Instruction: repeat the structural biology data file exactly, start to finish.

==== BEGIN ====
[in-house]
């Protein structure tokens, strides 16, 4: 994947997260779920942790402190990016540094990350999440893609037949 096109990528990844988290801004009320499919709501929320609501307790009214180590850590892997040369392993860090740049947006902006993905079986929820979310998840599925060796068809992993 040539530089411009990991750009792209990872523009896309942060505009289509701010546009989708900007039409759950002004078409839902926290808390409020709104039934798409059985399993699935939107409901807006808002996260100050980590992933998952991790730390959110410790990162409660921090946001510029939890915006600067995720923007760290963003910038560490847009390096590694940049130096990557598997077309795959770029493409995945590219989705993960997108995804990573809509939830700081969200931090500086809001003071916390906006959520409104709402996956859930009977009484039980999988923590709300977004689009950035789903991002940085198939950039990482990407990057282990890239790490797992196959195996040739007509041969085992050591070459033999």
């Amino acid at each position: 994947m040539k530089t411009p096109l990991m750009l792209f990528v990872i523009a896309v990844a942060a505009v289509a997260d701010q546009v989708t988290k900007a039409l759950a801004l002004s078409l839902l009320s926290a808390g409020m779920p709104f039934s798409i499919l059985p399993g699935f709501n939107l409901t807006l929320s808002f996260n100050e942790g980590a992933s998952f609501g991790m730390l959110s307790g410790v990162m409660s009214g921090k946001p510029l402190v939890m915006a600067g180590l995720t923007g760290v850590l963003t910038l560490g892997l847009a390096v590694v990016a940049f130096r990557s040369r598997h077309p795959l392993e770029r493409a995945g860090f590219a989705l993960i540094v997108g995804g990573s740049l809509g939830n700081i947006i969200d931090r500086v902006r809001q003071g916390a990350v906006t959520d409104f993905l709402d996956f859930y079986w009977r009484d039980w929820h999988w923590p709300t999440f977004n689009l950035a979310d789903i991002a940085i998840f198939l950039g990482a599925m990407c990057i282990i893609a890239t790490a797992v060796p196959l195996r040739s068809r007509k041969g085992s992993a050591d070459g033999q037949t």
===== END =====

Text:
[in-house]
């Protein structure tokens, strides 16, 4: 994947997260779920942790402190990016540094990350999440893609037949 096109990528990844988290801004009320499919709501929320609501307790009214180590850590892997040369392993860090740049947006902006993905079986929820979310998840599925060796068809992993 040539530089411009990991750009792209990872523009896309942060505009289509701010546009989708900007039409759950002004078409839902926290808390409020709104039934798409059985399993699935939107409901807006808002996260100050980590992933998952991790730390959110410790990162409660921090946001510029939890915006600067995720923007760290963003910038560490847009390096590694940049130096990557598997077309795959770029493409995945590219989705993960997108995804990573809509939830700081969200931090500086809001003071916390906006959520409104709402996956859930009977009484039980999988923590709300977004689009950035789903991002940085198939950039990482990407990057282990890239790490797992196959195996040739007509041969085992050591070459033999």
């Amino acid at each position: 994947m040539k530089t411009p096109l990991m750009l792209f990528v990872i523009a896309v990844a942060a505009v289509a997260d701010q546009v989708t988290k900007a039409l759950a801004l002004s078409l839902l009320s926290a808390g409020m779920p709104f039934s798409i499919l059985p399993g699935f709501n939107l409901t807006l929320s808002f996260n100050e942790g980590a992933s998952f609501g991790m730390l959110s307790g410790v990162m409660s009214g921090k946001p510029l402190v939890m915006a600067g180590l995720t923007g760290v850590l963003t910038l560490g892997l847009a390096v590694v990016a940049f130096r990557s040369r598997h077309p795959l392993e770029r493409a995945g860090f590219a989705l993960i540094v997108g995804g990573s740049l809509g939830n700081i947006i969200d931090r500086v902006r809001q003071g916390a990350v906006t959520d409104f993905l709402d996956f859930y079986w009977r009484d039980w929820h999988w923590p709300t999440f977004n689009l950035a979310d789903i991002a940085i998840f198939l950039g990482a599925m990407c990057i282990i893609a890239t790490a797992v060796p196959l195996r040739s068809r007509k041969g085992s992993a050591d070459g033999q037949t």